=== JKrishnamurti.org – Daily Quote ===
You learn a great deal by watching, watching the things about you, watching the birds, the tree, watching the heavens, the stars, the constellation of Orion, the Dipper, the Evening star. You learn just by watching not only the things around you but also by watching people, how they are dressed.
You not only watch that which is outside but also you watch yourself, why you think this or that, your behaviour, the conduct of your daily life, why parents want you to do this or that. You are watching, not resisting. If you resist you don’t learn. Or if you come to some kind of conclusion, some opinion you think is right and hold on to that, then naturally you will never learn.
Freedom is necessary to learn, and curiosity, a sense of wanting to know why you or others behave in a certain way, why people are angry, why you get annoyed. Learning is extraordinarily important because learning is endless. Learning why human beings kill each other for instance.
Of course there are explanations in books, all the psychological reasons why human beings behave in their own particular manner, why human beings are violent. All this has been explained in books of various kinds by eminent authors, psychologists and so on. But what you read is not what you are.
What you are, how you behave, why you get angry, envious, why you get depressed, if you watch yourself you learn much more than from a book that tells you what you are.
Letters to the Schools vol II, pp 75-76
=== Thoughts ===
Even though I think about this subject all the time, and constantly remind myself just to watch, to observe without the shadow of the self and without imposing my predisposed notions, preconceptions, and conclusions on the things I see, hear, and witness, I still have a terribly difficult time following this simple advice from Krishnamurti.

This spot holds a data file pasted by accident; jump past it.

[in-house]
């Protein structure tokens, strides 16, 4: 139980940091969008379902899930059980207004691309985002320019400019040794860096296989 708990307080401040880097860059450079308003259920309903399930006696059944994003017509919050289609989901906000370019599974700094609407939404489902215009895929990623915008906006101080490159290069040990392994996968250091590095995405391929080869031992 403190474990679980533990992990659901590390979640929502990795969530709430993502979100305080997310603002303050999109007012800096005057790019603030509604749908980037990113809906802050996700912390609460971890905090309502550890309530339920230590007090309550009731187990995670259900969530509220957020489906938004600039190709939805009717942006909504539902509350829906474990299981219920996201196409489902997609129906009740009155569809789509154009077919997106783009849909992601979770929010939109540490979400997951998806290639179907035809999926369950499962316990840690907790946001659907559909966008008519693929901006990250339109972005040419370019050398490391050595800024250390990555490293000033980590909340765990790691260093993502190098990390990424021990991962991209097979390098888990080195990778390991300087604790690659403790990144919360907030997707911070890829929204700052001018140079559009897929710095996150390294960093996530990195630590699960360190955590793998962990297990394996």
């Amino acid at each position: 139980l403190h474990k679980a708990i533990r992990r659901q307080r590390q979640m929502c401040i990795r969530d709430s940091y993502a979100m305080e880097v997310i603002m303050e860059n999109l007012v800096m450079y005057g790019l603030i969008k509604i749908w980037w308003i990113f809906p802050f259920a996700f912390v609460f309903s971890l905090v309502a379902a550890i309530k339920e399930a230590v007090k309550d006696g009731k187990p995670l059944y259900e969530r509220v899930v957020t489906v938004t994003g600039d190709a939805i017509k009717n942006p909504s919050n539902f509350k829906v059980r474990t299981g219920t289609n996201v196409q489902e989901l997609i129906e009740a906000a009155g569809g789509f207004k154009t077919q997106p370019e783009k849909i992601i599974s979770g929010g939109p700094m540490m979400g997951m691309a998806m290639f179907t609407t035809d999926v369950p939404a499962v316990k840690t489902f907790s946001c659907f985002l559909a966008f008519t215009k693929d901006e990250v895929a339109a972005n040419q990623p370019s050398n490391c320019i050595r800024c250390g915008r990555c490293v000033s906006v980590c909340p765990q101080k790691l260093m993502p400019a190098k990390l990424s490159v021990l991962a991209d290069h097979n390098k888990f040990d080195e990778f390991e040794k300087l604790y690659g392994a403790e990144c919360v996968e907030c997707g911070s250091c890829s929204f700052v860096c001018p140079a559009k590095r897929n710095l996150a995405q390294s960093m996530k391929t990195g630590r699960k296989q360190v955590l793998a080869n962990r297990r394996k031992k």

I understand it perfectly, in an academic sense that is. Forget the self, put aside your subjective viewpoint, and simply watch. It’s easy to do for a second or two, or while sitting outside surrounded by the wonder that is nature, by the trees gently swaying in a warm breeze, while the clouds float past, or while watching the light on a body of water.
But when someone cuts me off on the freeway, or when I’m told to do something I don’t want to do, when someone chastises me, derides me, or betrays me, how am I to put that subjective part of me aside?
It’s only through practice, through mindfulness, and through thoughtfulness, that we can get around our immediate emotional reactions to everyday situations, and keep ourselves from spinning back into the cycle of anger, regret, and unhappiness.
It’s only through the dissolution of the self and the total abandonment of goals, objectives, conclusions, and especially divisions, that we can claim that essential element missing from our lives- total freedom.